Most people working hard to save lives from addiction know that this battle is being fought on three fronts: preventing young people from starting to use drugs by educating them; seizing drug shipments and putting drug dealers and traffickers out of business; and rehabilitating those who have become addicted. In fact, there is a vital fourth front that needs to be addressed in this battle and that is this one: overhauling the way addictive substances are prescribed and ensuring that doctors are properly trained to help those who have already become dependent.
This message as been voiced recently by the Journal of Studies on Alcohol and Drugs, the Massachusetts Eagle-Tribune, the National Safety Council and CNN Commentator Bob Beckel.
There’s a clear consensus on the changes that are needed.
1. Doctors need more training in the safest ways to prescribe addictive drugs like painkillers and anti-anxiety drugs.
2. They must be skilled at recognizing the signs of dependence or drug-seeking by their patients.
3. When a patient is addicted, they must know how to help him by weaning him carefully off the drug or helping the patient find a suitable rehab or medical detox.
Current Situation is Far from Optimum
One survey showed that our doctors lack the medical training that enables them to prevent addiction. In January 2015, the Journal of Studies on Alcohol and Drugs published a survey of 1,831 directors of medical residency programs across the nation. The survey asked these directors how many hours of training their doctors had received on addiction and substance abuse. The answers ranged from three (for emergency medicine and OB/GYN) to 12 (family practice).
In September 2015, the Massachusetts Eagle-Tribune reported on a training program for doctors on how to safely prescribe opioids. Two months after this training, 86% of the doctors said they were able to improve their prescribing practices and were more able to monitor patients for both benefits and harm. In a flanking action, in October 2015, Governor Charlie Baker of Massachusetts introduced legislation to limit the number of pills doctors and dentists can prescribe.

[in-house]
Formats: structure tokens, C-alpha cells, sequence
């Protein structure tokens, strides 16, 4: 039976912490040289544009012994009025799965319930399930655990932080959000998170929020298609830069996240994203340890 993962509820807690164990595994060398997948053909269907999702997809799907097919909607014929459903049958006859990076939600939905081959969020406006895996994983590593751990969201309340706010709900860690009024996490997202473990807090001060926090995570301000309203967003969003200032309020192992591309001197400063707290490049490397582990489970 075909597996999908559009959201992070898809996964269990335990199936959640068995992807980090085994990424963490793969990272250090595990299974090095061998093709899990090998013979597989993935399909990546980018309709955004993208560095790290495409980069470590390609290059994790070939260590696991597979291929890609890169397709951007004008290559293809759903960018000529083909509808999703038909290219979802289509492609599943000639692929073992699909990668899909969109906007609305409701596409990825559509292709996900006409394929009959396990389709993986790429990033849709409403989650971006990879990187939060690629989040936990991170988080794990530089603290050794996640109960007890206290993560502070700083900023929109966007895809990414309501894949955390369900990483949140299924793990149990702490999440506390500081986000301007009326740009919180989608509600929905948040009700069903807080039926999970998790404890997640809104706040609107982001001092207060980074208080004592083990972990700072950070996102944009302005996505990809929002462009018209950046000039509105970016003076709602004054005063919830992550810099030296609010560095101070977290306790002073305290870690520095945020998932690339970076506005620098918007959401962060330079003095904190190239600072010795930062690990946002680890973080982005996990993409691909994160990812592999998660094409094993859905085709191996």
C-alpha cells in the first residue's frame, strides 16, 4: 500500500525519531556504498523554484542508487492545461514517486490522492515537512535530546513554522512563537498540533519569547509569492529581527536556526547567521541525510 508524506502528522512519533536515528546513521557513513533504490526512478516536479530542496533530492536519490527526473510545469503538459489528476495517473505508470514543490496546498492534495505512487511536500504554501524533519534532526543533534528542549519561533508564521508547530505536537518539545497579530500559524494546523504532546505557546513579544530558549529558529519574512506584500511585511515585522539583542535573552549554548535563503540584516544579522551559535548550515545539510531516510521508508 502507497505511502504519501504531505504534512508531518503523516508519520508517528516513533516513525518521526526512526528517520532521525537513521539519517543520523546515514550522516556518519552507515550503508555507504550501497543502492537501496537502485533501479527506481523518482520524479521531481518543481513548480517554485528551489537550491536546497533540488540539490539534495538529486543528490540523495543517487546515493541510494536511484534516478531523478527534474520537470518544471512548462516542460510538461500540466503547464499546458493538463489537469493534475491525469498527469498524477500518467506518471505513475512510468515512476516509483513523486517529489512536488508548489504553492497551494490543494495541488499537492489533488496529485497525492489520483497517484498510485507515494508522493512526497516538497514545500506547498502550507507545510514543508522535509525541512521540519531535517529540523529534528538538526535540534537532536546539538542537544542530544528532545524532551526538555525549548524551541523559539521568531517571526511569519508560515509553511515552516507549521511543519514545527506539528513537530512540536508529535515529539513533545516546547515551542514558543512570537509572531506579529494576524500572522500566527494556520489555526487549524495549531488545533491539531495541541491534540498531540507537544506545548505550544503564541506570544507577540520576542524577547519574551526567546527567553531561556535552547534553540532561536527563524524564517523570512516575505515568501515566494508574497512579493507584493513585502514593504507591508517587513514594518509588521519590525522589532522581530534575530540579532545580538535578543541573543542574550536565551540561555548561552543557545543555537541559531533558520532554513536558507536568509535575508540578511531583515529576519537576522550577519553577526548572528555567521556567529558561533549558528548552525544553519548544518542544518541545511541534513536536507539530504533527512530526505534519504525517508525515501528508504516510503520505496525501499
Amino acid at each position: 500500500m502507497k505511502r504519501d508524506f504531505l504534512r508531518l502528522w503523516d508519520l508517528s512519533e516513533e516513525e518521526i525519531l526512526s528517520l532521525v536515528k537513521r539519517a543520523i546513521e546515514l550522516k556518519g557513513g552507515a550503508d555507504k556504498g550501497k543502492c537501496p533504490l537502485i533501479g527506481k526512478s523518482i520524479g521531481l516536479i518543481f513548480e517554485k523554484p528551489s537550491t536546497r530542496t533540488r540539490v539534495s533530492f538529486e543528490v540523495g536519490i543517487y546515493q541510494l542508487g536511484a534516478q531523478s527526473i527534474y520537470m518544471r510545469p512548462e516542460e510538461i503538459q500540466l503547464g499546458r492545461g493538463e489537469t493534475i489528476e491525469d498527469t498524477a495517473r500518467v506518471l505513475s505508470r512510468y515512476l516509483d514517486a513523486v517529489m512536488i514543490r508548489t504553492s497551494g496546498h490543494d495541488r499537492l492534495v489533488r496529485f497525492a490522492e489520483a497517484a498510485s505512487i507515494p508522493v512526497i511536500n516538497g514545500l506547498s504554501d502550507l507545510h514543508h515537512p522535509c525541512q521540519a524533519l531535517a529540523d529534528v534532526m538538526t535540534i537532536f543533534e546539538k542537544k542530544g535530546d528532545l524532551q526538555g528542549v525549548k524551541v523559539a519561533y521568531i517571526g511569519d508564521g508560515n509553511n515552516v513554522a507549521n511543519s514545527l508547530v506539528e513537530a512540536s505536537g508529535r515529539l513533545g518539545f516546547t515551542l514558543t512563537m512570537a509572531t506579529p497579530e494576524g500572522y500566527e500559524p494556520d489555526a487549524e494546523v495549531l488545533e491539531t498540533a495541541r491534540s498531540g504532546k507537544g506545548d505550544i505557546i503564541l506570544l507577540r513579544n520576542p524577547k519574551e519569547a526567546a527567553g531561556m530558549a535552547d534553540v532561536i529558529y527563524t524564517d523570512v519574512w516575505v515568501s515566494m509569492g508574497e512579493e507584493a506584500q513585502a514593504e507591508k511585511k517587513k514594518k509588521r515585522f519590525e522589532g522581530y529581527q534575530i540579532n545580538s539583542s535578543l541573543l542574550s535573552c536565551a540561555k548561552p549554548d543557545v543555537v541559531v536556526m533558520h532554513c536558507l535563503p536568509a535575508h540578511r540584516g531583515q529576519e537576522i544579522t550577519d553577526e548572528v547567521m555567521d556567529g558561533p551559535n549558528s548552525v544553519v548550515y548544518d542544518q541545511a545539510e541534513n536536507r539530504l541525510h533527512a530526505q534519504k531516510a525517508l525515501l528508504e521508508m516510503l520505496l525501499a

CNN Commentator Bob wrote a column about how he became addicted when he was prescribed OxyContin for several weeks after back surgery. He admitted himself to a rehab facility to get weaned off the drugs and learn how to manage post-surgery pain. At the rehab, he found himself surrounded by people who were addicted to pain relievers they were prescribed by their physicians. “Ostensibly, the doctors prescribing these drugs are well-intentioned; they don’t mean to create addicts,” he said. “They simply don’t have the education to know better.”
In June 2015, highly-respected Johns Hopkins Bloomberg School of Public Health pointed out that doctors “don’t understand basic facts about how people may abuse the drugs or how addictive different formulations of the medications can be.”
There is Good News
The good news is that reports and actions like these are increasing awareness that doctors and dentists must be incorporated into the solution. Leading the charge on this front are states struggling the most with high levels of addiction – Ohio, Massachusetts and Vermont are all very active in implementing legislative changes on multiple fronts to reverse this growing trend of addiction and overdose. A nearly-endless parade of parents who have lost their children to overdoses willingly testify about their loss to prevent other parents from suffering the same tragic loss.
No one front of attack will eliminate this problem. Only hard work on every front mentioned here will be capable of fighting off the threat of addiction to prescription drugs. Narconon is very proud to be part of this solution.